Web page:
Coat of arms of Jersey

Coat of arms of Jersey
Coat of Arms of Jersey.svg
ArmigerCharles III, Duke of Normandy
Adopted1907
BlazonGules three lions passant guardant in pale Or armed and langued Azure

The coat of arms of Jersey is the heraldic device consisting of a shield charged with three gold leopards on a red field. Utilised unofficially before the 20th century, its status as the coat of arms of the Bailiwick of Jersey was formalized in 1907. The escutcheon is featured on the flag of the dependency.

History

The Channel Islands were part of the Duchy of Normandy until 1204, when the Kingdom of England lost sovereignty over the duchy but retained control of the islands. These were subsequently split into the bailiwicks of Guernsey and Jersey later that century. They have been governed by the English Crown ever since, save for five years during World War II.[1][2]

The widespread usage of the royal arms of England on the islands led many residents to consider the arms a symbol of Jersey.[3] The claimed usage by the island of the arms was sanctioned by Edward VII in 1907.[4] During the German occupation in the Second World War, the dependency was allowed to print its own postage stamps for the first time given its inability to access supplies from mainland Britain.[5] However, it was barred from utilising the image of the monarch or any reference of Jersey's connection to the United Kingdom. One inhabitant, N. V. L. Rybot, suggested employing the island's coat of arms instead. This design was approved – with the Germans apparently unaware that it was also the royal arms of the monarch – and the stamps were first issued on 1 April 1941.[5]

A Royal Warrant was issued on 10 December 1980, appending the coat of arms to the flag of the dependency and topping it with a Plantagenet crown. This was approved by the States Assembly on 7 April of the following year.[3]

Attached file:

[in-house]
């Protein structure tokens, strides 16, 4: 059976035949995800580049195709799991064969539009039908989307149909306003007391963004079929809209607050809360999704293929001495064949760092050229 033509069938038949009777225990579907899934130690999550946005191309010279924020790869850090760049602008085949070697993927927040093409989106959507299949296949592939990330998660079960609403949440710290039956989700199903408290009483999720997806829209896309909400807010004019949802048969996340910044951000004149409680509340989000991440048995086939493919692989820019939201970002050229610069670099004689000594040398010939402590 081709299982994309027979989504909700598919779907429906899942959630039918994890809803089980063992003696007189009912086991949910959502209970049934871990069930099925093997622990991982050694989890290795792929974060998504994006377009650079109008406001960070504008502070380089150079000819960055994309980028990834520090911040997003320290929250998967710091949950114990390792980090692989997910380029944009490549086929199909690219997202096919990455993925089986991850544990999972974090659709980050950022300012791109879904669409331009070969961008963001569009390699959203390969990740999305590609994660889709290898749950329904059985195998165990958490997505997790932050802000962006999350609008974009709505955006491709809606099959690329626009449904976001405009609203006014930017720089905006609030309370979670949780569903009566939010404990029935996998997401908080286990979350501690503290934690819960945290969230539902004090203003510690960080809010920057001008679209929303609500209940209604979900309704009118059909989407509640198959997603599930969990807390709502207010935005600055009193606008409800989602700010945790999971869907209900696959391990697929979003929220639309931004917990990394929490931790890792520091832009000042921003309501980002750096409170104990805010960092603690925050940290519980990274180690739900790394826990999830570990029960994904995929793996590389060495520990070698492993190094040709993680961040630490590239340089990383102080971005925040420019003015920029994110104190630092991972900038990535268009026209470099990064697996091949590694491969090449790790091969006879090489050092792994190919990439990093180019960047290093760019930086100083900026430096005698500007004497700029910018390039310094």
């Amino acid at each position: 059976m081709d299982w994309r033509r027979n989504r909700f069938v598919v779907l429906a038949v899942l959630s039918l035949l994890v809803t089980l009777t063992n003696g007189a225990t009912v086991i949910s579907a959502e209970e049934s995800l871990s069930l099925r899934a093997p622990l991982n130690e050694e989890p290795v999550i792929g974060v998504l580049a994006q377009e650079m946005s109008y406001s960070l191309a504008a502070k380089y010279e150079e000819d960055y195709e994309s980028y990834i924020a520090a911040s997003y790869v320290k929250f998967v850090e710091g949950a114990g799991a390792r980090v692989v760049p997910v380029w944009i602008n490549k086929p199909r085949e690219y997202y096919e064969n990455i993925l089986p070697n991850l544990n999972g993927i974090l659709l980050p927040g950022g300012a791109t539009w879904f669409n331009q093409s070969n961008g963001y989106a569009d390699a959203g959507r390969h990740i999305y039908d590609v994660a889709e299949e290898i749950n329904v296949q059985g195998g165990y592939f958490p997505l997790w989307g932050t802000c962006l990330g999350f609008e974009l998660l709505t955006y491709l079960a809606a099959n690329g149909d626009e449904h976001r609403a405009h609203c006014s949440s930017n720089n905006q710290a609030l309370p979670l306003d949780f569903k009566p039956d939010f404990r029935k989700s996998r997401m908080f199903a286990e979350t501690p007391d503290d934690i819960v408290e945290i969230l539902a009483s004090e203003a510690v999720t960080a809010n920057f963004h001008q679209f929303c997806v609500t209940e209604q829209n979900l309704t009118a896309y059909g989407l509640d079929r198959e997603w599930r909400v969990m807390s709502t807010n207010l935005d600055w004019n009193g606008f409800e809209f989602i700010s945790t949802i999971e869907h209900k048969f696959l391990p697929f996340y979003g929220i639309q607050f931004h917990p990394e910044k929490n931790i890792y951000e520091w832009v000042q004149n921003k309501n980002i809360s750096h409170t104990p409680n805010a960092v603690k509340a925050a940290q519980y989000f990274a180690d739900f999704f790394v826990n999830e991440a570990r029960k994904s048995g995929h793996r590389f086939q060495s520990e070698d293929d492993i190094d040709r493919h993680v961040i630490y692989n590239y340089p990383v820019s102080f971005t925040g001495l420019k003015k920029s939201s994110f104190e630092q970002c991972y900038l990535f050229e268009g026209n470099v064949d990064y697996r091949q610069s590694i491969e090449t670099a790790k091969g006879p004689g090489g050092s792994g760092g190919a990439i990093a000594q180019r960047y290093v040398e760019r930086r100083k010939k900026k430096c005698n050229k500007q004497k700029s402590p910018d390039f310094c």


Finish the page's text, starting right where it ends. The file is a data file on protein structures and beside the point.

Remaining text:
Design

Symbolism

The colours and objects on the coat of arms carry cultural, political, and regional meanings. The three gold lions (lions passant guardant)[6] are identical to the royal arms of England. Coupled with the dynastic crown on the flag, this represents the loyalty of the people of Jersey to the House of Plantagenet.[3]

Uses

The shield from the arms features on the flag of Jersey,[7] and on the flag of the dependency's lieutenant governor.[6] It was added to the former in 1980,[3] in order to distinguish the banner from Saint Patrick's Saltire.[8]

See also

References

  1. ^ "Jersey". Encyclopedia Britannica. Encyclopedia Britannica, Inc. 30 November 2020. Retrieved 9 June 2021.
  2. ^ "Channel Islands profile – Overview". BBC News. BBC. 16 March 2015. Retrieved 9 June 2021.
  3. ^ a b c d Smith, Whitney (19 July 2013). "Flag of Jersey". Encyclopedia Britannica. Encyclopedia Britannica, Inc. Retrieved 8 June 2021.
  4. ^ The Bailiwick of Jersey, G.R. Balleine, London 1951
  5. ^ a b Sama, Dominic (19 May 1991). "When the German-occupied Isle of Jersey had to issue its own stamps". Chicago Tribune. Retrieved 9 June 2021.
  6. ^ a b Carr, Harold Gresham (1961). Flags of the World. Frederick Warne & Co. p. 68. The Lieutenant-Governor flies the Union Flag with a badge superimposed on the centre of the St. George's Cross. This badge consists of a red Jersey shield charged with three lions (sometimes referred to as leopards) passant guardant in gold (taken from the Seal), on a white circular background encircled by a garland.
  7. ^ Kindersley Ltd., Dorling (6 January 2009). Complete Flags of the World. Penguin. p. 127. ISBN 9780756654863.
  8. ^ "Jersey – Details". The World Factbook. CIA. 11 May 2021. Retrieved 8 June 2021.
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